LIBOR transition remains a fundamental issue confronting financial markets. Regulators in both the United States and Europe have expressed the view that the discontinuation of LIBOR is a virtual certainty, and that market participants should plan accordingly. The official sector of regulators and central banks has continued to stress the need to develop robust alternative reference rates and robust contractual fallbacks in the event that LIBOR were to cease or become unrepresentative of underlying financial reality, and to transition to such alternative rates.
Market participants have been actively involved in examining alternatives to LIBOR and other interbank offered rates (IBORs), and have also considered adding fallback provisions to new debt contracts and amending legacy debt contracts to add such fallbacks.
In November 2018, the Financial Stability Board (FSB) issued its 2018 progress report on reforming interest rate benchmarks. In that report, the FSB noted that a great deal of progress had been made since 2017 to identify risk-free rates (RFRs) and other alternative reference rates and, in some markets, to begin to transition to identified RFRs. The FSB report also noted work currently being done to enhance contractual robustness through the implementation of fallbacks. The FSB report explicitly stated that "FSB member authorities consider that transition away from LIBOR is necessary, across the five LIBOR currencies (USD, EUR, JPY, GBP and CHF); it should be presumed that LIBOR will not be sustainable."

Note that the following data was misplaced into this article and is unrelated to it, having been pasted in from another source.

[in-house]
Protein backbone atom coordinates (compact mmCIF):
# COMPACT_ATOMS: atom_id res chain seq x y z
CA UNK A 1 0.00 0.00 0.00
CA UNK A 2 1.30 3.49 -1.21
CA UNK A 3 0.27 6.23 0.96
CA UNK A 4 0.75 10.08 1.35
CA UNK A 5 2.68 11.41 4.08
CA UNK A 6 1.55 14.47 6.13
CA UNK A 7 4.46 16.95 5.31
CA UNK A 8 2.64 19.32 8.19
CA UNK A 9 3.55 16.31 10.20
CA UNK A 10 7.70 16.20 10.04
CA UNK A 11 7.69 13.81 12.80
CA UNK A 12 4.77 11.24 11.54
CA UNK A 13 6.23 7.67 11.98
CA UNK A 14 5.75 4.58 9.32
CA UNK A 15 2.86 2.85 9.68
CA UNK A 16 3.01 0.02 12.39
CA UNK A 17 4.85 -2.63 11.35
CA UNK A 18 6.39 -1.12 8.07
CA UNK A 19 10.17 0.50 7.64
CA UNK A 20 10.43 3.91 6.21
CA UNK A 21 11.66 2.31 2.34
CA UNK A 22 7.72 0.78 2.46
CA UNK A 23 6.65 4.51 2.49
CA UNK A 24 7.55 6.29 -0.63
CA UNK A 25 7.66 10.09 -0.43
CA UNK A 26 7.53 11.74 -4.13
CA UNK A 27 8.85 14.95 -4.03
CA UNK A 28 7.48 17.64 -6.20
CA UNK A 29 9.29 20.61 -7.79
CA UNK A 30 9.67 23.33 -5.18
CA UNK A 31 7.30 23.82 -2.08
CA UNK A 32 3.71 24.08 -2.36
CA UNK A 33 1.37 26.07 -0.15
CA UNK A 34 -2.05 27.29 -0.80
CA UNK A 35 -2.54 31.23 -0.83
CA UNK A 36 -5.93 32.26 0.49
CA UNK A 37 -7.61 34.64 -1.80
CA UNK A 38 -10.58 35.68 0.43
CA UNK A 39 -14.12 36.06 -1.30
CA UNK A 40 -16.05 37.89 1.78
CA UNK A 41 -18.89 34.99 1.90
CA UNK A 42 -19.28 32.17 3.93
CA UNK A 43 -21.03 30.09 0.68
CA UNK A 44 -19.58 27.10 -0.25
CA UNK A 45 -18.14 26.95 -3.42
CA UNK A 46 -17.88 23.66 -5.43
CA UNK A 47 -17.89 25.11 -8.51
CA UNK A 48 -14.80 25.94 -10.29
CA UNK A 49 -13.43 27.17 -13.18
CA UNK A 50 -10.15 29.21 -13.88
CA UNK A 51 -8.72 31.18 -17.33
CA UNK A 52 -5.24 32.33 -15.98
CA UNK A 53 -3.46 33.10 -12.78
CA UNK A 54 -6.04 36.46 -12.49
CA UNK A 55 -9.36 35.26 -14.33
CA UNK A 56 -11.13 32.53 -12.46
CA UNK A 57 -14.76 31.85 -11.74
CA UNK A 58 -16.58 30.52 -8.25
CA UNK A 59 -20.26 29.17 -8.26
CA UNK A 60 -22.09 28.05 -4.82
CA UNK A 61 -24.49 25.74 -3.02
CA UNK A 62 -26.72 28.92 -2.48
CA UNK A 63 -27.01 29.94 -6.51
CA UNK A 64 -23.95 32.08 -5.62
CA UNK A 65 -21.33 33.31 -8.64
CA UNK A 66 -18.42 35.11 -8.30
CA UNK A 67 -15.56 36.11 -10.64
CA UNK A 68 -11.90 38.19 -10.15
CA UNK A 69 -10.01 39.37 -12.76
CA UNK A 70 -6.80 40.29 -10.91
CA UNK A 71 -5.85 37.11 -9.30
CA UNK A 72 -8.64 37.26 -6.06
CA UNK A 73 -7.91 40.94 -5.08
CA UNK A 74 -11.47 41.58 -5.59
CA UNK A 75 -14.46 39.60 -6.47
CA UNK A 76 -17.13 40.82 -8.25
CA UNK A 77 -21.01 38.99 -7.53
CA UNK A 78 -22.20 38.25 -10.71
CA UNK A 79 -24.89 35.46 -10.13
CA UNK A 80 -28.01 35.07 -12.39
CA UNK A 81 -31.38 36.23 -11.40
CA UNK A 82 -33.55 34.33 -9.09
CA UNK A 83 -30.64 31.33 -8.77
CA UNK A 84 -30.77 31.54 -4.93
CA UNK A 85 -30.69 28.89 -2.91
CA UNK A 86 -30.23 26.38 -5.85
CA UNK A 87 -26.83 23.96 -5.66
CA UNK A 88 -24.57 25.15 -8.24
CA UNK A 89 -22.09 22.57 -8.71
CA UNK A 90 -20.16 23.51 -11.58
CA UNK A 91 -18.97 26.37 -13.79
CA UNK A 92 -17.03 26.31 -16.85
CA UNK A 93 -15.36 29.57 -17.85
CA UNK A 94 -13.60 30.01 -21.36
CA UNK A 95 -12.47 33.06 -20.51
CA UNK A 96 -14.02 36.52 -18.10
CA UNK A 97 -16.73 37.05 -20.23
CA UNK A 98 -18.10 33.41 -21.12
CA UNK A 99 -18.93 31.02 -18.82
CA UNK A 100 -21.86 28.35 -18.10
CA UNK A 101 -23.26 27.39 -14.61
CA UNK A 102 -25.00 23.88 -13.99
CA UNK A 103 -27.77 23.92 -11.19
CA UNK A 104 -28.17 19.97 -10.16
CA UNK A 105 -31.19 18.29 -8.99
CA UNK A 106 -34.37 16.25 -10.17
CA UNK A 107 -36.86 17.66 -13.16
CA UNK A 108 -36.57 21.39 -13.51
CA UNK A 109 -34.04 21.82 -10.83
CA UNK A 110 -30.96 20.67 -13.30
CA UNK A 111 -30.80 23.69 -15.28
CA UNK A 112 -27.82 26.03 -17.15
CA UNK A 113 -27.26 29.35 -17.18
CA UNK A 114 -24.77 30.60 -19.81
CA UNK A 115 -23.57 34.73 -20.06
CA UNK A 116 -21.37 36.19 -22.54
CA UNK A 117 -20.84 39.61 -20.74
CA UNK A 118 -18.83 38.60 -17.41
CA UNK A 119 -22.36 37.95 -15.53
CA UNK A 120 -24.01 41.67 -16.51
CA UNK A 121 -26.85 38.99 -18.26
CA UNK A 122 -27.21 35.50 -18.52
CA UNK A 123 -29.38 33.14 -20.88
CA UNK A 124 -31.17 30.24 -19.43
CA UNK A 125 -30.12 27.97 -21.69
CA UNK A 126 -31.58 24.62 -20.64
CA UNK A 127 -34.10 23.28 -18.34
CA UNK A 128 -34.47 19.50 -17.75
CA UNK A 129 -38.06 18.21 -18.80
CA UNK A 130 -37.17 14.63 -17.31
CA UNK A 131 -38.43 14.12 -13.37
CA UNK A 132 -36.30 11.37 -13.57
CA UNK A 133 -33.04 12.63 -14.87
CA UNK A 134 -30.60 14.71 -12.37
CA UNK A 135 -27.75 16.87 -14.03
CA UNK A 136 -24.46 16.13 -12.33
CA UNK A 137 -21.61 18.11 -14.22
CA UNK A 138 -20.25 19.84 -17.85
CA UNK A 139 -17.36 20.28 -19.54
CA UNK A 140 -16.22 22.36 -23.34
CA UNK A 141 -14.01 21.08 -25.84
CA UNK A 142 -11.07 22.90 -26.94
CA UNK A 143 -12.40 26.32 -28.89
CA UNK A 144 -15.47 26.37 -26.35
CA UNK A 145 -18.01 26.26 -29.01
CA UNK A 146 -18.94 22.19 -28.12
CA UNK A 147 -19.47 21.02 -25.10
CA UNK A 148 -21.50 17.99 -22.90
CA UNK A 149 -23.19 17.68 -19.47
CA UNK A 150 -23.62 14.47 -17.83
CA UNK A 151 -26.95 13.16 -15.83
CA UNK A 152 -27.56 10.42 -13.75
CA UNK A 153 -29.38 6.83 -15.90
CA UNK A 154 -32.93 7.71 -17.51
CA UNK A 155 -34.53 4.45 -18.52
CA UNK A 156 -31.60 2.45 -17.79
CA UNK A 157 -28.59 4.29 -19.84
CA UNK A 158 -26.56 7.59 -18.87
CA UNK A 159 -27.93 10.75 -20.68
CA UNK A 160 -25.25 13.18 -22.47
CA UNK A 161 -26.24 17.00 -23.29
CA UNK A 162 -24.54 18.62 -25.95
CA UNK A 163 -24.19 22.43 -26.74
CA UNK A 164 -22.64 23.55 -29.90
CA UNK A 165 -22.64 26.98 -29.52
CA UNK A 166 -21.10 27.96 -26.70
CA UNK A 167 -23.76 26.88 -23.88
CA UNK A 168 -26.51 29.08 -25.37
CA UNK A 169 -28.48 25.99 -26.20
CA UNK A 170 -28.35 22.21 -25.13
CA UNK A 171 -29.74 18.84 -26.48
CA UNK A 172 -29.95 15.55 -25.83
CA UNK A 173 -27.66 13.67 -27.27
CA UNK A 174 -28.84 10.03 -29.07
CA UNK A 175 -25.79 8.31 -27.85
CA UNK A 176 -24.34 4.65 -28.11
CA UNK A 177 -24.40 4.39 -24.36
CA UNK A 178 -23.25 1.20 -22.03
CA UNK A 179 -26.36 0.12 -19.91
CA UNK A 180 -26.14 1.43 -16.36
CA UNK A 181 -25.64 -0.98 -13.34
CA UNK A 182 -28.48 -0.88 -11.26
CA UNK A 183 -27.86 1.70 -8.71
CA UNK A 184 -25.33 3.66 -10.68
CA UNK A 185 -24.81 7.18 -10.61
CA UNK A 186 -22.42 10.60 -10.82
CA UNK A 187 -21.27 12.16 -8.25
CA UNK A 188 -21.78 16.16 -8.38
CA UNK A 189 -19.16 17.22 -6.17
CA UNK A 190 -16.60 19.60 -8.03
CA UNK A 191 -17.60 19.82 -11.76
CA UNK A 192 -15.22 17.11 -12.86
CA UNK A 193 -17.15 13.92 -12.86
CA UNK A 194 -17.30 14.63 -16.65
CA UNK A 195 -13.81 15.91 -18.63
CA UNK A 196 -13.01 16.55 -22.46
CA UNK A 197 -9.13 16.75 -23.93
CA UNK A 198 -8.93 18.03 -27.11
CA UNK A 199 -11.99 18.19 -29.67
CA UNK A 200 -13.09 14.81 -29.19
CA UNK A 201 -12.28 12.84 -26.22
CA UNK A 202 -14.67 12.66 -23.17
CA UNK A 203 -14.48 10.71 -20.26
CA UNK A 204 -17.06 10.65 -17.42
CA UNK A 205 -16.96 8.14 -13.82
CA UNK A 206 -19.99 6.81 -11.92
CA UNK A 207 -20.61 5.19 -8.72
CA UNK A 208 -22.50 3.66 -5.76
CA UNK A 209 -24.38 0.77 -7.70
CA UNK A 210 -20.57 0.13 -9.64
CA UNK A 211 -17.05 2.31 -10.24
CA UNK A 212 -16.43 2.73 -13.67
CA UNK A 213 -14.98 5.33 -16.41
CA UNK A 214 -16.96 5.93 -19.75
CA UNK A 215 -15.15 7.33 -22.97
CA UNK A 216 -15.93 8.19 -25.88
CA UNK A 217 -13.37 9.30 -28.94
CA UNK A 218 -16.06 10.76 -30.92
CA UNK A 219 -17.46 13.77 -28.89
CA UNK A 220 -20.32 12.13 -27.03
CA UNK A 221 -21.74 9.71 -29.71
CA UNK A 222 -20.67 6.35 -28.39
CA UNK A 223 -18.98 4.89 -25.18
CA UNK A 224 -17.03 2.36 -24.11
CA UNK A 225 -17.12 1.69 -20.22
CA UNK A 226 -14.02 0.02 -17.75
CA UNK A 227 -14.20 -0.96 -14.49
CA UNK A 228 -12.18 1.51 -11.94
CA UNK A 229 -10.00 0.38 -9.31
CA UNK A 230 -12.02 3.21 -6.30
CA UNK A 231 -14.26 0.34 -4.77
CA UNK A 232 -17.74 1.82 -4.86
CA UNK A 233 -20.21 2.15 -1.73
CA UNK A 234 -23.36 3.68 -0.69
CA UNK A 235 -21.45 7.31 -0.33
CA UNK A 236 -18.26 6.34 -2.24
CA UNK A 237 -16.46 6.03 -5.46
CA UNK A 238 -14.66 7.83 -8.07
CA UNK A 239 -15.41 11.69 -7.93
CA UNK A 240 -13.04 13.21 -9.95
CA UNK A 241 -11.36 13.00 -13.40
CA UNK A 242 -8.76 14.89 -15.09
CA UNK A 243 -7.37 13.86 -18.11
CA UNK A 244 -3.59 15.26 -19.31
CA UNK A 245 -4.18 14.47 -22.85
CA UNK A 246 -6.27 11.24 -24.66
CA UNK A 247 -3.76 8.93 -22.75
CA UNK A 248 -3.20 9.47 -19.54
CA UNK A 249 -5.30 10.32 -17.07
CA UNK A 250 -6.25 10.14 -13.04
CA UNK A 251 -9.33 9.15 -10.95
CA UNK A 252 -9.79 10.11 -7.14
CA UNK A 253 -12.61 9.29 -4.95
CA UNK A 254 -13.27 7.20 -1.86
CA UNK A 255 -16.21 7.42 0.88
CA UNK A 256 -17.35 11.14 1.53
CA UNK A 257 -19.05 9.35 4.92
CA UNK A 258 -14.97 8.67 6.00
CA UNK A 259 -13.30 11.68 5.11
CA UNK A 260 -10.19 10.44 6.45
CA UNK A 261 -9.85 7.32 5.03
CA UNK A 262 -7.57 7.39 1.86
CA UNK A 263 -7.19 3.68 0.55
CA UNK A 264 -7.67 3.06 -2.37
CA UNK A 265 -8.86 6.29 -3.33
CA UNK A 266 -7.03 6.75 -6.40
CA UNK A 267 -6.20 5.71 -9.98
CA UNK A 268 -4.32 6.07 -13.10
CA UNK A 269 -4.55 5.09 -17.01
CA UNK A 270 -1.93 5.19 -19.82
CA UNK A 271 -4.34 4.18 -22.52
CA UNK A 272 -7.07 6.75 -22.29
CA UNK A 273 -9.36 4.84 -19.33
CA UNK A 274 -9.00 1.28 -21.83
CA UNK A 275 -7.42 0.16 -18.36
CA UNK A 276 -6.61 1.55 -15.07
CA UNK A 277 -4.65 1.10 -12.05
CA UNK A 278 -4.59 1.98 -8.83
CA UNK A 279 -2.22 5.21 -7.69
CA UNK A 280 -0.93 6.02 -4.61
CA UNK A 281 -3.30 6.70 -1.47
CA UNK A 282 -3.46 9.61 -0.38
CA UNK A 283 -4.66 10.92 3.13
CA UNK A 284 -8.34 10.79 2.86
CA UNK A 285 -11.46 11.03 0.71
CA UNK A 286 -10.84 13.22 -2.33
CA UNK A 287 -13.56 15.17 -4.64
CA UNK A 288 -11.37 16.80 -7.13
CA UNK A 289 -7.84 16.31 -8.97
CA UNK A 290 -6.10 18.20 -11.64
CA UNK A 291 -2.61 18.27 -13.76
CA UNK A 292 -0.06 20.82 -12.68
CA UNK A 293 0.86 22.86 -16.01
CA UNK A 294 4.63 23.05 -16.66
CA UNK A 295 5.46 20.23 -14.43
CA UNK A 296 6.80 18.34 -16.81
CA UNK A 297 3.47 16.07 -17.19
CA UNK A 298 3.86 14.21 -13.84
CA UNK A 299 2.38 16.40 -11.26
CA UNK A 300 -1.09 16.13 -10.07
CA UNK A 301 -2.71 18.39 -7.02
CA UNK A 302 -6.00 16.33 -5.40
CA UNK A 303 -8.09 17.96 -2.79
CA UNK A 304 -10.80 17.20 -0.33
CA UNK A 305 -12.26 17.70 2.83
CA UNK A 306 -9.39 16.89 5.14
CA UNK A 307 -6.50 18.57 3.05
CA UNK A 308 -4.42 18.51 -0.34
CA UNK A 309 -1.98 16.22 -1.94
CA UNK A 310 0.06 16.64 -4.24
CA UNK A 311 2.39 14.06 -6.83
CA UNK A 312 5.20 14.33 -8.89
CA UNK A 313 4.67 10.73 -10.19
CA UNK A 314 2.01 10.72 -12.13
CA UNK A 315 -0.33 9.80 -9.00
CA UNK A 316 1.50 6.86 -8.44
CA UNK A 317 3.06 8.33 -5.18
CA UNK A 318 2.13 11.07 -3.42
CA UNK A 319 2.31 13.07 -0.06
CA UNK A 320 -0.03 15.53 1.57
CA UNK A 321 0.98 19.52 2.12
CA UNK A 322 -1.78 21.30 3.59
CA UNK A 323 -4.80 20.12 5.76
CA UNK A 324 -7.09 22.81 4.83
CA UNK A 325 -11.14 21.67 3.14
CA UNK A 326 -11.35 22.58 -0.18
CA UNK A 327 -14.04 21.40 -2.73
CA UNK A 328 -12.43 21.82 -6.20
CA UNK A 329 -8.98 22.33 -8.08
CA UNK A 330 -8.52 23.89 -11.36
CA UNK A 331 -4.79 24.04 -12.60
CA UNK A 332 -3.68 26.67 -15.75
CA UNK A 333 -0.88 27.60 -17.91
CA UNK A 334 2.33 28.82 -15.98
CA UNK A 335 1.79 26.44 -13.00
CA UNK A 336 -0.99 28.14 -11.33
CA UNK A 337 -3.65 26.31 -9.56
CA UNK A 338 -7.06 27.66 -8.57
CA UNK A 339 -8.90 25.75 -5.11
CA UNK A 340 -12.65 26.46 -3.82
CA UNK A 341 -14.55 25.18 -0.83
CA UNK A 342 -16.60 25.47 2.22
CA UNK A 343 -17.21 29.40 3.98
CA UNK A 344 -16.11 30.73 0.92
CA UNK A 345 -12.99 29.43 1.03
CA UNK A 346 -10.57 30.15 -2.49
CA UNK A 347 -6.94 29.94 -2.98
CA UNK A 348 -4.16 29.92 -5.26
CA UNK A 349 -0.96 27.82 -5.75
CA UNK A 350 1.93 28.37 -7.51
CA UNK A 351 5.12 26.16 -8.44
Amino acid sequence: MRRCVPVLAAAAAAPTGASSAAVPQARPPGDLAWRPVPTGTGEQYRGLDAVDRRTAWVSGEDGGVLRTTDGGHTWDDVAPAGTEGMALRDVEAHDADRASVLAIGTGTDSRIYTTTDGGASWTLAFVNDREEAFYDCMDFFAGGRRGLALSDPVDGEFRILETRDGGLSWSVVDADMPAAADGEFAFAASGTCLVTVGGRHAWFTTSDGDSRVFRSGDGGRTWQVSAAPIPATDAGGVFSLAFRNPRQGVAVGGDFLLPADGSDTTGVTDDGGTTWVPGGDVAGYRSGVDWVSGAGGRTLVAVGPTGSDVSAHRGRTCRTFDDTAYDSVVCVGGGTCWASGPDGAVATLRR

Our report examines developments that have occurred in 2018 with respect to derivatives, syndicated lending, securitization and the bond markets, in the jurisdictions of each LIBOR currency. Several major consultations were launched by ISDA and by working groups with respect to USD LIBOR, Sterling LIBOR and euro LIBOR concerning alternative reference rates and contractual fallbacks.
While considerable progress was made in 2018, it is clear that many challenges remain. In particular, work performed in 2018 by the official sector, trade associations and working groups to develop forward-looking term rates derived from RFRs has confirmed the difficulty in coming up with such rates. The Official Sector Steering Group (OSSG) of the FSB has stated that the development of such rates is, at this point, at an earlier stage and less certain than the development of RFRs. Appendix 1 of the report contains summaries of contractual fallback proposals from ISDA, the LMA and several official sector and industry working groups, as well as views of some other fallback clauses seen with respect to several financial products and markets.